Make the CIO look like a rockstar


rockstar-holding-guitar

CIOs have lost the confidence of the business because they are seen to be unresponsive in delivering the infrastructure and applications that the business feels they must have to be competitive.  In the last 5-10 years, the business users’ experience of what a great technology UX feels like, and what applications are capable of doing is shaped by their experiences as consumers.  And that colors the business user’s expectations.  

Over the last 2-3 years, the CIOs’ pain has got worse as now they are being judged against enterprise apps that are being launched in the cloud, with very compelling price points, truly elegant UXs, and very easy onboarding. So CIOs recognize that they cannot stand as gatekeeper.  With the cloud it is too easy for business users to fly under IT’s radar and start using cloud apps without the permission, support or knowledge of the CIO.  

Enter the low-code app builders

Low-code app vendors are targeting the LOB user. They promise rapid development of robust apps deployed onto any device.  And, rapid means days not weeks.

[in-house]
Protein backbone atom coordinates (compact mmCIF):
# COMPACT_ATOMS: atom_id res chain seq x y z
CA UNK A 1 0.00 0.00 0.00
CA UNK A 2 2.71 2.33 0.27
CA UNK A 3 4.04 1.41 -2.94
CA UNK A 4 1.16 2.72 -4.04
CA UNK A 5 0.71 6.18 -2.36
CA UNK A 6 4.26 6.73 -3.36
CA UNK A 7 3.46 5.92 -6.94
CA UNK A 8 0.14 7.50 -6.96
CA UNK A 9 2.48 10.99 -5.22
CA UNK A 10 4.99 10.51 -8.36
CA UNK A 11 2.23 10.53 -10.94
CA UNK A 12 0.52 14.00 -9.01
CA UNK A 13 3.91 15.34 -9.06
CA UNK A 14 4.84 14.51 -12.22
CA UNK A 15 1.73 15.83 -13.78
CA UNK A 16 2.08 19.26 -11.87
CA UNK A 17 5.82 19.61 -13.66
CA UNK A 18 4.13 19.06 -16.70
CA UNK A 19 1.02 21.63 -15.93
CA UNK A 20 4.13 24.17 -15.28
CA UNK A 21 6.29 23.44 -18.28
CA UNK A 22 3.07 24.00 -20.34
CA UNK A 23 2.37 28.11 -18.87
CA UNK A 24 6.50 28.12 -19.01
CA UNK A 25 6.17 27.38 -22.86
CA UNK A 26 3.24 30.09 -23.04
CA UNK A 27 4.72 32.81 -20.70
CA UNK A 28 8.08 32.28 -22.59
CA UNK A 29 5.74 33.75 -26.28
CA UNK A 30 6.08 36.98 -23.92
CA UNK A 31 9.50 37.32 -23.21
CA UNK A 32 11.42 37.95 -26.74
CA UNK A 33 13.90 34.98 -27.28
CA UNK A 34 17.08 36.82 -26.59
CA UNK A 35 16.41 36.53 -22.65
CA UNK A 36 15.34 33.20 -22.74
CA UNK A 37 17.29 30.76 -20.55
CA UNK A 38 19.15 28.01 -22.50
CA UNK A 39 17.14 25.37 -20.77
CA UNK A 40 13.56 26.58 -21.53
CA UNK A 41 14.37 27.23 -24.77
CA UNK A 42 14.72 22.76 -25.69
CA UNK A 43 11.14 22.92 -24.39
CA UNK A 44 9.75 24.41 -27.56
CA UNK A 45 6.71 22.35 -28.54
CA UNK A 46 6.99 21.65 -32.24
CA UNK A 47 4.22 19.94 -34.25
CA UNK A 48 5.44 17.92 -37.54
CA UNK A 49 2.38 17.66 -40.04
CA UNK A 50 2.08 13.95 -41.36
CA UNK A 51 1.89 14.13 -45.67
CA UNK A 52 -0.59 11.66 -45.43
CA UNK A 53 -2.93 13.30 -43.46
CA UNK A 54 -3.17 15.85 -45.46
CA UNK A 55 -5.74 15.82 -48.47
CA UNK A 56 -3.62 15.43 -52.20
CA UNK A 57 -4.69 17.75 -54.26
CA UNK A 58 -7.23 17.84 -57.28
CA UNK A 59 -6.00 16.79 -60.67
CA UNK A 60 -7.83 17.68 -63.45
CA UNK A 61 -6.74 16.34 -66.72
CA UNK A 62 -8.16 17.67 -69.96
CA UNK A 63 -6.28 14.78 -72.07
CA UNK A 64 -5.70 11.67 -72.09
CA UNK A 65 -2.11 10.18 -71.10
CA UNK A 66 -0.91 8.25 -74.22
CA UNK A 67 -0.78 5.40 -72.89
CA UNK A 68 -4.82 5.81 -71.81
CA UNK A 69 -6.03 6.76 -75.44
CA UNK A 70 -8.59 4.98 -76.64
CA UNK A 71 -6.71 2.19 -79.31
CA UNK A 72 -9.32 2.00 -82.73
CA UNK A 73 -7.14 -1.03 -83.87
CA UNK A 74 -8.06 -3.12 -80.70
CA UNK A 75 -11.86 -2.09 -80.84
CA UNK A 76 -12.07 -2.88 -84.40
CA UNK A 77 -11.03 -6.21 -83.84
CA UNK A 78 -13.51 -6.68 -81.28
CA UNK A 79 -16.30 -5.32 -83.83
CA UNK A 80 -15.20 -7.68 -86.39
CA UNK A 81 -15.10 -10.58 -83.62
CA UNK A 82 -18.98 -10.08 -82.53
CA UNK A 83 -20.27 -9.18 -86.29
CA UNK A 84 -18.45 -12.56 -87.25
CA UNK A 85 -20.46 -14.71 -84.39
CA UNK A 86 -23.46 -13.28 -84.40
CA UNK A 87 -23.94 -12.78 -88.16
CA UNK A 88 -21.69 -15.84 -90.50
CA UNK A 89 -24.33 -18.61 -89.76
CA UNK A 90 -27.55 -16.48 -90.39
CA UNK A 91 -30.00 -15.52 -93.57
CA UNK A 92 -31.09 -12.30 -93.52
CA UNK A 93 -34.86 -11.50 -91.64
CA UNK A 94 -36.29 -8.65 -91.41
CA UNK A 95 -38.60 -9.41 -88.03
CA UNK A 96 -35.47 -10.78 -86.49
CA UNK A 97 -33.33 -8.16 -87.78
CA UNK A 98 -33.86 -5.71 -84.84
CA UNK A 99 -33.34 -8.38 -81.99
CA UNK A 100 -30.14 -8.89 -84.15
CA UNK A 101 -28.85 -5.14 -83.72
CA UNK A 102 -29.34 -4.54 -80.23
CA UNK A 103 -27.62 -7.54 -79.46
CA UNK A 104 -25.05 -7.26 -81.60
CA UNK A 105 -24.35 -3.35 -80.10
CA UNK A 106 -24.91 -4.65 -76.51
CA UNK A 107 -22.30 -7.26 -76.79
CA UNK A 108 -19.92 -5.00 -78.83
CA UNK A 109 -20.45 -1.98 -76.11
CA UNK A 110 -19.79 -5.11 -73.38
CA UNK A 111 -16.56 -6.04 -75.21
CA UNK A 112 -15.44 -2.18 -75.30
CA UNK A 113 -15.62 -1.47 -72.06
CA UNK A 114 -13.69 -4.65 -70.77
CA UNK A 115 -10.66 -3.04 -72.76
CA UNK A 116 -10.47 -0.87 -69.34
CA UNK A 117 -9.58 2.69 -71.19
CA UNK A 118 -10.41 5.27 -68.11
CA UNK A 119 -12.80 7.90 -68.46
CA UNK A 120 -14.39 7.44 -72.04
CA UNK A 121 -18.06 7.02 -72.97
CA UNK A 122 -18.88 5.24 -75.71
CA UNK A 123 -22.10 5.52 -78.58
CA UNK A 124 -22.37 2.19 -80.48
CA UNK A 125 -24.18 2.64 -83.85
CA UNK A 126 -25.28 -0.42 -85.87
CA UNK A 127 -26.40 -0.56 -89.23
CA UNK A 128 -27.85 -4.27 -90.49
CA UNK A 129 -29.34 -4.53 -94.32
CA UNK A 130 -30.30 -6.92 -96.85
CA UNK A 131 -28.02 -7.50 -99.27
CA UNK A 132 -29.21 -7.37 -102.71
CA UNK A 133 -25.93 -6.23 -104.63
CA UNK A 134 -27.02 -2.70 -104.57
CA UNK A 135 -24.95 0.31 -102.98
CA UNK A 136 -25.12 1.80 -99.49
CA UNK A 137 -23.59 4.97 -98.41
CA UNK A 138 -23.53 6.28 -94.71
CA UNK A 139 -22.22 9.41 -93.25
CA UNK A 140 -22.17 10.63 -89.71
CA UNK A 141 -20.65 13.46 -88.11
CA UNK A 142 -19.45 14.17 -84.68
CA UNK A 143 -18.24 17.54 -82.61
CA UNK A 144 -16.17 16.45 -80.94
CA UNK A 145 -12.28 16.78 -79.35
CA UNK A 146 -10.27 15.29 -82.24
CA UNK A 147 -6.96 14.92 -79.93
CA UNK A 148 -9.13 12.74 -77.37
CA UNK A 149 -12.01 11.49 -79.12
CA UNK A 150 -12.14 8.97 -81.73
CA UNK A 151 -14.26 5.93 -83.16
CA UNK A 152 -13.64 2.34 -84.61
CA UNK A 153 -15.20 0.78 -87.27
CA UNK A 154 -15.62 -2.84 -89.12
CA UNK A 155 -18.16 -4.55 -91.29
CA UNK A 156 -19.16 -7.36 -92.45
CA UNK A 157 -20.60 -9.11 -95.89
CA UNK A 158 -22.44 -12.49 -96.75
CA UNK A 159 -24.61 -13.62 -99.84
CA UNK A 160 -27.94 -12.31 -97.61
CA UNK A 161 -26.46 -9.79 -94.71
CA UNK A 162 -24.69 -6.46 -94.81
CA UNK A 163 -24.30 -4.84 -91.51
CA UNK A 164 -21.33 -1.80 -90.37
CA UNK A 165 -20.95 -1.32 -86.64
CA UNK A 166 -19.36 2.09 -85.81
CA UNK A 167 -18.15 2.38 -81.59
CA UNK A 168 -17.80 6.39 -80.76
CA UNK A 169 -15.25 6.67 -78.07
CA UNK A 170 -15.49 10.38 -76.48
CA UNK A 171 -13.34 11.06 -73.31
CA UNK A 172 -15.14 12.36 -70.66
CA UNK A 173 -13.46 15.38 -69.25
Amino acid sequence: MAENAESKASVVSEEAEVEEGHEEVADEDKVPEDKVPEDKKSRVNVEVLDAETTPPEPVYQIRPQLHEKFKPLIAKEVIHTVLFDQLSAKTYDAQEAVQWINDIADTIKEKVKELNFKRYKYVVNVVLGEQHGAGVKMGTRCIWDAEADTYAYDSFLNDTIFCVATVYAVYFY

The extraordinarily development speed is achieved by very visual tools for designing the process, drag and drop WYSIWG screen builders with reusable templates for the different devices, and pre-built connectors into the core enterprise applications. But also a different mindset when building the app: think “disposable apps”.

The speed of development, often less than a day from user requirement to first cut of the app, is encouraging an iterative design approach: get something out and cycle until you get it right. It also means that smaller short term disposable apps can be built and still get a positive ROI.  Before the cost of internal IT development to solve a small problem was too great. Now, many more problems can be solved by small, rapidly built apps.

Opportunity on both sides of the table

Rather than look at the downside, this could be seen as a huge opportunity. The CIO could support the business units and use a low-code app builder to start to reduce the backlog of projects.

Clearly not all projects can be delivered this way. But it will also build some bridges between IT and the business. However, this cannot be seen by the business as a way for the CIO to muscle in and control or shutdown these activities.  Any whiff of that and it will drive the development underground.

The business should see this as a chance to leverage the CIO’s team to build apps that are more integrated into core data. But they need to think about when and how they approach the CIO: just after a representative app has proven to be a success. It is far better to engage the CIO – at the right time – than remain black-ops hoping you are not discovered.

 

So, at last the CIO could look like a rock star in the eyes of the business user.